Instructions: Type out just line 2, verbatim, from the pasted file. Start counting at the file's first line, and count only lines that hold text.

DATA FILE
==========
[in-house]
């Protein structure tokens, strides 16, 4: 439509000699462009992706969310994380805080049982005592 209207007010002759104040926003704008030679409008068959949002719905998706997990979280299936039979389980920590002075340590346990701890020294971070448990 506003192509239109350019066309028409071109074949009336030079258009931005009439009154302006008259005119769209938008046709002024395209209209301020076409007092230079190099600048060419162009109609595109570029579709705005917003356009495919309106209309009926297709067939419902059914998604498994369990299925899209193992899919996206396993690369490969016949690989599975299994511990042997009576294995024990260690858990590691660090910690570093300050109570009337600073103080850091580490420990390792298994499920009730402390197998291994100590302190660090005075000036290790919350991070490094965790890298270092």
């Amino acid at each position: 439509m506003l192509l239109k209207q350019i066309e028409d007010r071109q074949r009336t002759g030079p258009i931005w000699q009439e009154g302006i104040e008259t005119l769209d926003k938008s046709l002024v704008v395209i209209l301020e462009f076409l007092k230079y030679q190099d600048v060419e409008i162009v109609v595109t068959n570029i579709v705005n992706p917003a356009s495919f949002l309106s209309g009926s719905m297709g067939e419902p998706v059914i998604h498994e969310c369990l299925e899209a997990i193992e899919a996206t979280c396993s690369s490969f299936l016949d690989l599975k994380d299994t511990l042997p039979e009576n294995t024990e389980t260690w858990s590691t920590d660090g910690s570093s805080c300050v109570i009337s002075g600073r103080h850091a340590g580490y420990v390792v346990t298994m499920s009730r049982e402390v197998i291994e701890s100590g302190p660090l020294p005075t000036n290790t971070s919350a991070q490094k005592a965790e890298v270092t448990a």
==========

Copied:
């Protein structure tokens, strides 16, 4: 439509000699462009992706969310994380805080049982005592 209207007010002759104040926003704008030679409008068959949002719905998706997990979280299936039979389980920590002075340590346990701890020294971070448990 506003192509239109350019066309028409071109074949009336030079258009931005009439009154302006008259005119769209938008046709002024395209209209301020076409007092230079190099600048060419162009109609595109570029579709705005917003356009495919309106209309009926297709067939419902059914998604498994369990299925899209193992899919996206396993690369490969016949690989599975299994511990042997009576294995024990260690858990590691660090910690570093300050109570009337600073103080850091580490420990390792298994499920009730402390197998291994100590302190660090005075000036290790919350991070490094965790890298270092």